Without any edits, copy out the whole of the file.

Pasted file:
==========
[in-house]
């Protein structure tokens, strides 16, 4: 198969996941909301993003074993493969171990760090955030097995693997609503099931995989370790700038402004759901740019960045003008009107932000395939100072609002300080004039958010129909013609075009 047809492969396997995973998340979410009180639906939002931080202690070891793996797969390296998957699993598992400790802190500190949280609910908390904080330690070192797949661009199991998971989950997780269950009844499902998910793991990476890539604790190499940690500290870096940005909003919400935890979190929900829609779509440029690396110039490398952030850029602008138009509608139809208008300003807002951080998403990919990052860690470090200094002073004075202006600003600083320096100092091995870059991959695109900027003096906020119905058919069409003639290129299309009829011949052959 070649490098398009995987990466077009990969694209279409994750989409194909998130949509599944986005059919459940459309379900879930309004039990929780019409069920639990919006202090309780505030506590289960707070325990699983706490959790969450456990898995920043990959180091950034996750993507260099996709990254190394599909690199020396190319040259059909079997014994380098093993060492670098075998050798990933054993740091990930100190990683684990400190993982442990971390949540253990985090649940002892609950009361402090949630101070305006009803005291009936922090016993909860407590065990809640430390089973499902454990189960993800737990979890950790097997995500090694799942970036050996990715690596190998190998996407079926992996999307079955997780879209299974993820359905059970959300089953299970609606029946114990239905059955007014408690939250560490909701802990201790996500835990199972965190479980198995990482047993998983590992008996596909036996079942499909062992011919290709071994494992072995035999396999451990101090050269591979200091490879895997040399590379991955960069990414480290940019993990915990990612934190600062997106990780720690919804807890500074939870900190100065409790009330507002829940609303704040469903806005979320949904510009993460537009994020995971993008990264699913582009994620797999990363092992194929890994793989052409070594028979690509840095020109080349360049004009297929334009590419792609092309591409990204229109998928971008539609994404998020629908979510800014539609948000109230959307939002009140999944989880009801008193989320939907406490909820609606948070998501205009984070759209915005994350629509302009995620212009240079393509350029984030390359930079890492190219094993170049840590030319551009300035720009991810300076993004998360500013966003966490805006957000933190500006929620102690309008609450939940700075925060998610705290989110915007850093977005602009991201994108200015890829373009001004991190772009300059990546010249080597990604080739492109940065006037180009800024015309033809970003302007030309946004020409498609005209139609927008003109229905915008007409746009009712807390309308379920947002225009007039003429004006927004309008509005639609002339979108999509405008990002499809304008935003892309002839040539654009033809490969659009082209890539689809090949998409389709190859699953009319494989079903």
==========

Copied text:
[in-house]
């Protein structure tokens, strides 16, 4: 198969996941909301993003074993493969171990760090955030097995693997609503099931995989370790700038402004759901740019960045003008009107932000395939100072609002300080004039958010129909013609075009 047809492969396997995973998340979410009180639906939002931080202690070891793996797969390296998957699993598992400790802190500190949280609910908390904080330690070192797949661009199991998971989950997780269950009844499902998910793991990476890539604790190499940690500290870096940005909003919400935890979190929900829609779509440029690396110039490398952030850029602008138009509608139809208008300003807002951080998403990919990052860690470090200094002073004075202006600003600083320096100092091995870059991959695109900027003096906020119905058919069409003639290129299309009829011949052959 070649490098398009995987990466077009990969694209279409994750989409194909998130949509599944986005059919459940459309379900879930309004039990929780019409069920639990919006202090309780505030506590289960707070325990699983706490959790969450456990898995920043990959180091950034996750993507260099996709990254190394599909690199020396190319040259059909079997014994380098093993060492670098075998050798990933054993740091990930100190990683684990400190993982442990971390949540253990985090649940002892609950009361402090949630101070305006009803005291009936922090016993909860407590065990809640430390089973499902454990189960993800737990979890950790097997995500090694799942970036050996990715690596190998190998996407079926992996999307079955997780879209299974993820359905059970959300089953299970609606029946114990239905059955007014408690939250560490909701802990201790996500835990199972965190479980198995990482047993998983590992008996596909036996079942499909062992011919290709071994494992072995035999396999451990101090050269591979200091490879895997040399590379991955960069990414480290940019993990915990990612934190600062997106990780720690919804807890500074939870900190100065409790009330507002829940609303704040469903806005979320949904510009993460537009994020995971993008990264699913582009994620797999990363092992194929890994793989052409070594028979690509840095020109080349360049004009297929334009590419792609092309591409990204229109998928971008539609994404998020629908979510800014539609948000109230959307939002009140999944989880009801008193989320939907406490909820609606948070998501205009984070759209915005994350629509302009995620212009240079393509350029984030390359930079890492190219094993170049840590030319551009300035720009991810300076993004998360500013966003966490805006957000933190500006929620102690309008609450939940700075925060998610705290989110915007850093977005602009991201994108200015890829373009001004991190772009300059990546010249080597990604080739492109940065006037180009800024015309033809970003302007030309946004020409498609005209139609927008003109229905915008007409746009009712807390309308379920947002225009007039003429004006927004309008509005639609002339979108999509405008990002499809304008935003892309002839040539654009033809490969659009082209890539689809090949998409389709190859699953009319494989079903």